A cursory glance at what some top tech industry analysts are saying about Apple’s new Leopard operating system indicates an evolutionary, not revolutionary boost to the Mac, the computer industry’s biggest market share gainer.

Apple’s venerable product line may no longer have the same brand cache as its “i” siblings, but make no mistake: Mac sales represent the biggest contributor to the company’s bottom line. And it’s only going to get bigger.

‘I would put this under the category of, it’s a nice upgrade, but it’s not a game-changer,’ said Piper Jaffray analyst Gene Munster.”

Gene, I disagree. I predict that sales of the Tiger-replacing, Leopard-infused iMac, Mac mini (?), MacBook, Mac Pro, and MacBook Pro will raise more than a few eyebrows when overall holiday computer sales are finally computed.

“If Apple is able to deliver on all of the stuff they are showing to date with Leopard, there is no doubt in my mind they will have another hit on their hands,” said Michael Gartenberg, research director at Jupiter Research.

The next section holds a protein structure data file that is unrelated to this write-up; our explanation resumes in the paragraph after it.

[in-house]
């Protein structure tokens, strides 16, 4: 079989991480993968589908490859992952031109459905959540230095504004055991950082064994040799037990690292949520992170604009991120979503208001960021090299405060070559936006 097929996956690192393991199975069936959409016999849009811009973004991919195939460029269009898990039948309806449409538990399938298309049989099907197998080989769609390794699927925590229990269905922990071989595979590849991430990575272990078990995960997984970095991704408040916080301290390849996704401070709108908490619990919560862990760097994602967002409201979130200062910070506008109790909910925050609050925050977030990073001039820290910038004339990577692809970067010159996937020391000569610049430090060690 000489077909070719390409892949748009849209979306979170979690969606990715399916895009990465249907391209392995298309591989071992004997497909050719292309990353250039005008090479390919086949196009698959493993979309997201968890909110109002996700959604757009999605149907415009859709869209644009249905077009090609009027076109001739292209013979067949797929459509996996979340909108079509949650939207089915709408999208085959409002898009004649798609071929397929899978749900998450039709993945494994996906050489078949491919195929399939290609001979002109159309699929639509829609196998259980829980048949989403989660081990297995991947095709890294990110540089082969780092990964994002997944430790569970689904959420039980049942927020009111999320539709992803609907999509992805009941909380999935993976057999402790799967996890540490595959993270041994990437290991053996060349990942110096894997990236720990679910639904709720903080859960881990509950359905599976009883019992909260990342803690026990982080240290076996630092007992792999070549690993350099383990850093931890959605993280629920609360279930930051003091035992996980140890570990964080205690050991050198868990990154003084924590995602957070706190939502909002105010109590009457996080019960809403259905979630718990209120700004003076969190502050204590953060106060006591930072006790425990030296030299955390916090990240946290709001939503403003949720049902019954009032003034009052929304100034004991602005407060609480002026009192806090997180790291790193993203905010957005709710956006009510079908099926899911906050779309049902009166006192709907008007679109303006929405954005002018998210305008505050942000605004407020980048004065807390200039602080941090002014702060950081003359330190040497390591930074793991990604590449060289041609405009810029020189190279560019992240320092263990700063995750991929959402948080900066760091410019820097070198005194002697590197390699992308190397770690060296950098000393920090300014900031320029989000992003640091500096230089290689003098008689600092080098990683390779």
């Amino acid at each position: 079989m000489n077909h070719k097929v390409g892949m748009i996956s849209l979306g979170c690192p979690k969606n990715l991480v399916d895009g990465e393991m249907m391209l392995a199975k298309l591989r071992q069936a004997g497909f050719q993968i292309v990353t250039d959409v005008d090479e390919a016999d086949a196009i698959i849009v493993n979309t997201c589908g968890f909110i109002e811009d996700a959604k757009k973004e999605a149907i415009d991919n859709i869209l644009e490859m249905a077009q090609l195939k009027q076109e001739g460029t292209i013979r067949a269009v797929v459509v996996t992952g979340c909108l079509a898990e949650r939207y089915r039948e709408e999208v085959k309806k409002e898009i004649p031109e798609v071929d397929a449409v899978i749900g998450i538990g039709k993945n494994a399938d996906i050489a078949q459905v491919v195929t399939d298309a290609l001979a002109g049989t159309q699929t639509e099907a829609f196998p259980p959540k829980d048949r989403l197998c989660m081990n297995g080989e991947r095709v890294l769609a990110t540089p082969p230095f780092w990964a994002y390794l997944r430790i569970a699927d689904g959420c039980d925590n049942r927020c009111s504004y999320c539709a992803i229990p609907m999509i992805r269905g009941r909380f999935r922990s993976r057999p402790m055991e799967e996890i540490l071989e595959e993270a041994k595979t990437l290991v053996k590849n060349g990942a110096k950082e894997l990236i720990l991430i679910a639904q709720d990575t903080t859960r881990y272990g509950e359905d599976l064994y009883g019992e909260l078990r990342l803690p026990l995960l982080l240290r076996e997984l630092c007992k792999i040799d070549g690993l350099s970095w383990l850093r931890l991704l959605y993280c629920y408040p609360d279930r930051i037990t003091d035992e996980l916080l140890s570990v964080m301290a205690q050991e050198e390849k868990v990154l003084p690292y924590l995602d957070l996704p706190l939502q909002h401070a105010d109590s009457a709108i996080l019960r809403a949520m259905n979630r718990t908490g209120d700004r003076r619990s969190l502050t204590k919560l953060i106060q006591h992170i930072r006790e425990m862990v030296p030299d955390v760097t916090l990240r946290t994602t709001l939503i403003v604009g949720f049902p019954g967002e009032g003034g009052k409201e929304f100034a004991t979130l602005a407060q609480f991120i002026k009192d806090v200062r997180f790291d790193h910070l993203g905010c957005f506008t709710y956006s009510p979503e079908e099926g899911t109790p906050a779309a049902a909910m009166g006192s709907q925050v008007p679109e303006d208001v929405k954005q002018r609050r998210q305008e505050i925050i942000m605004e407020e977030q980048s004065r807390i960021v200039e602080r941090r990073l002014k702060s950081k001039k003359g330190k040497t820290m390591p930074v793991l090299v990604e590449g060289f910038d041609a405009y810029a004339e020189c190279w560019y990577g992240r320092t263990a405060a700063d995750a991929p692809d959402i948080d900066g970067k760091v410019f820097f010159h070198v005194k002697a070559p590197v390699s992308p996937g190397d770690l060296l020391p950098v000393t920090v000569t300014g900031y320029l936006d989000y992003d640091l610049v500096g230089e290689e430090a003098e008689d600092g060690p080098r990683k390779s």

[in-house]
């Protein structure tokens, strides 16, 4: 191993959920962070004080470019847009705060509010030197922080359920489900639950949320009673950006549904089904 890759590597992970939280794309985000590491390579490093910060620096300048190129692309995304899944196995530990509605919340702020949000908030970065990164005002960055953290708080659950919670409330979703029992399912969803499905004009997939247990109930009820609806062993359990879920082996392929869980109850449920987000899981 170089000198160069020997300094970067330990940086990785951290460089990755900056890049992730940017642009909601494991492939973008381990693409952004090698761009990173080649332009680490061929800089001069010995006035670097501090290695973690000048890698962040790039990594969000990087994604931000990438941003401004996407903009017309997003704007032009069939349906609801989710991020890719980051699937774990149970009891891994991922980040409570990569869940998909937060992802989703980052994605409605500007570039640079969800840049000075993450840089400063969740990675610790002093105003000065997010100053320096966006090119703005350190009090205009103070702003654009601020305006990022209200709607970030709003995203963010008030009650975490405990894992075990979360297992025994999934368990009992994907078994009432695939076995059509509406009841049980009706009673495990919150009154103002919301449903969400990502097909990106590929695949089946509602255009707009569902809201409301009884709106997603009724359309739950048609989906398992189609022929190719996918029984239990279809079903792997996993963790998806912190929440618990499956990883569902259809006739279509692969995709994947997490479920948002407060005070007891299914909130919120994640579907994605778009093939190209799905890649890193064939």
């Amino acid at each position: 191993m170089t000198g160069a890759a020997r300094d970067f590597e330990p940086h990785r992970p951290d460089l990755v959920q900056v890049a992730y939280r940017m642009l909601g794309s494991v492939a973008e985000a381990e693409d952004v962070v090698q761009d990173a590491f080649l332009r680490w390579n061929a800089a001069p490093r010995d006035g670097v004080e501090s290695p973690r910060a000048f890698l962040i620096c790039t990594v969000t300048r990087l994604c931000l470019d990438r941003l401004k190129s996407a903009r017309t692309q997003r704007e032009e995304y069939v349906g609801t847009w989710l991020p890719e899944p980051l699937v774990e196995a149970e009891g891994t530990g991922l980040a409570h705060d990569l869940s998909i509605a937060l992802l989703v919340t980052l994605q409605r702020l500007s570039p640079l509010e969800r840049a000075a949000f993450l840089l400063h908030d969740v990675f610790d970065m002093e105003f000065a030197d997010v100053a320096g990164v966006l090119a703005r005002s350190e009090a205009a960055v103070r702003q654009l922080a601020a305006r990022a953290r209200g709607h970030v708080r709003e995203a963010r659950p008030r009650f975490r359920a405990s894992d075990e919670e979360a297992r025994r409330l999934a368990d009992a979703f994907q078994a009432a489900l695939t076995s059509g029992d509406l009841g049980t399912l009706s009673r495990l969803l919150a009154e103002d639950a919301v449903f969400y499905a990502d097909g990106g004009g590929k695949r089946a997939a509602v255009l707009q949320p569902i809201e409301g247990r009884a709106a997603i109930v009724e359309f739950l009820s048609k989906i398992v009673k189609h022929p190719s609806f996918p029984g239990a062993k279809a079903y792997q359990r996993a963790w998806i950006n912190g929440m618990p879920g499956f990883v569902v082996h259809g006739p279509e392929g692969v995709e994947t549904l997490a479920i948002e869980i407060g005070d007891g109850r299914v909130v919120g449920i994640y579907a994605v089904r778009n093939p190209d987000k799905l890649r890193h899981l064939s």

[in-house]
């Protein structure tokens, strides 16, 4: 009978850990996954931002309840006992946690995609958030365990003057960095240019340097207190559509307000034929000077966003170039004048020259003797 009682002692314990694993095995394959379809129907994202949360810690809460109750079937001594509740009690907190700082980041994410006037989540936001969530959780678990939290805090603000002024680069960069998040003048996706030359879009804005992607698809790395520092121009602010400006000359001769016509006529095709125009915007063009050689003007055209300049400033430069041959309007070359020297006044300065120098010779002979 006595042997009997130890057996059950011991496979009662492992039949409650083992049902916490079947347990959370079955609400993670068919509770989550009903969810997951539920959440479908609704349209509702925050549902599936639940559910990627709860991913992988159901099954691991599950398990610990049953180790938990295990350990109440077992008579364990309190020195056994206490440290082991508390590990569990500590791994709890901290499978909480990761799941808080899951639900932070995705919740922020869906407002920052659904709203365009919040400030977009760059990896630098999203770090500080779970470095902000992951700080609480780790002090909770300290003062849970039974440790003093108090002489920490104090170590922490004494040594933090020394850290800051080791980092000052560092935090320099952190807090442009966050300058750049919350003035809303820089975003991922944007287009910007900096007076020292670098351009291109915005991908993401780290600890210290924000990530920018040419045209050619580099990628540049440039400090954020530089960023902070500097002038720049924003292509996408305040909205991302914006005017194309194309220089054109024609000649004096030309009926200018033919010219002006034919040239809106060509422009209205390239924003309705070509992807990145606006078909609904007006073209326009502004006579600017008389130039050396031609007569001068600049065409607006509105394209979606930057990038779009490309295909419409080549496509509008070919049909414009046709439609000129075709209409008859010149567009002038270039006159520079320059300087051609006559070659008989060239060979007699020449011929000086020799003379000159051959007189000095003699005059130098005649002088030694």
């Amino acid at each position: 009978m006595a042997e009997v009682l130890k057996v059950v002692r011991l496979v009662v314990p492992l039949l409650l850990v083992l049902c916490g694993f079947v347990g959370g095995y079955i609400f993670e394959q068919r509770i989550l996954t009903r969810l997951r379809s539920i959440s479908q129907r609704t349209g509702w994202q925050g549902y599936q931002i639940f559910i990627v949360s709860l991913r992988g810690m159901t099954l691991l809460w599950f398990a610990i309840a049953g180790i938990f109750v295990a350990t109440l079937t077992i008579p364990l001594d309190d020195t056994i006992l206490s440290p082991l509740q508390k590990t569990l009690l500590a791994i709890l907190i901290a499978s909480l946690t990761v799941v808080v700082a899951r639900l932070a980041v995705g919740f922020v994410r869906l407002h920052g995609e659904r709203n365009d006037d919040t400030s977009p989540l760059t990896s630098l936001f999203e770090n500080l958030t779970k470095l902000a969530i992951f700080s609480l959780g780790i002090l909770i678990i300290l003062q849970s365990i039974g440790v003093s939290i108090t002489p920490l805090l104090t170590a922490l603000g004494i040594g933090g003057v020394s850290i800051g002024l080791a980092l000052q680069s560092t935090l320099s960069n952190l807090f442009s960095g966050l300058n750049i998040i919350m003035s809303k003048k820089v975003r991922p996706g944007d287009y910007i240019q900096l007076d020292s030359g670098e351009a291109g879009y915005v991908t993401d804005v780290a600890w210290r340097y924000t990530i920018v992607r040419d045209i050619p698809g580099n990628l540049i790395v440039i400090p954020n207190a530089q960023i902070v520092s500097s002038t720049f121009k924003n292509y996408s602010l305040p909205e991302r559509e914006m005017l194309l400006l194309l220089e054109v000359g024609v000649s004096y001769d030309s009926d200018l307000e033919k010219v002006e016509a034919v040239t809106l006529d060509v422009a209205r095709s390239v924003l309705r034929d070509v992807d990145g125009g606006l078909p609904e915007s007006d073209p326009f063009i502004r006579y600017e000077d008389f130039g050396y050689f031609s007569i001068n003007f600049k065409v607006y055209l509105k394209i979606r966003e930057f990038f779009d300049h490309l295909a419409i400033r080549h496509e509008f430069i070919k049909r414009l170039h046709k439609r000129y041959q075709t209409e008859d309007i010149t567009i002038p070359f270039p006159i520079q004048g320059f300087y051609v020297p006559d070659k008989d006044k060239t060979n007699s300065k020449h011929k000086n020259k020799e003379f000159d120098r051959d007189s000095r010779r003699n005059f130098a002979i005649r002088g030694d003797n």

Already, Mac sales account for more revenue than the iPod, iTunes, or the iPhone, and that number will grow, due primarily to three factors: the recent Mac upgrade, Leopard as catalyst, and lingering consumer disaffection with Windows Vista. (Even so, some believe Apple already missed the window to capitalize on Windows’ missteps).

“Some have said Apple is pushing the Mac out of the way” for other gadgets, said Rick Shim, an analyst with market research firm IDC. “I wouldn’t say that’s the case at all. The Mac is still central to their universe.”

What intrigues me most about the arrival of Leopard is the different PR tack Apple appears to be taking in letting this Leopard out of its cage. The upgrade will not roar onto the scene with Apple’s usual multi-million dollar, multi-media stage production starring Steve Jobs. In fact, Apple already has leaked a sneak of the product on its website.

Compared to Vista, which sought to out-hype the over-hyped launch of Windows 95 — and succeeded — (what does this tell us now?), Leopard may seek its buoyancy through a subtle intro and, let’s not forget, Apple’s millions of eternal evangelical enthusiasts everywhere.

Then, of course, I could be wrong. The PR/marketing command-and-control crowd in Cupertino could have something boffo up their collective sleeves (though I would advise against it). Let the momentum build from the ground up. In either case, the buzz already brews, which bodes well for AAPL in the crucial 4th quarter.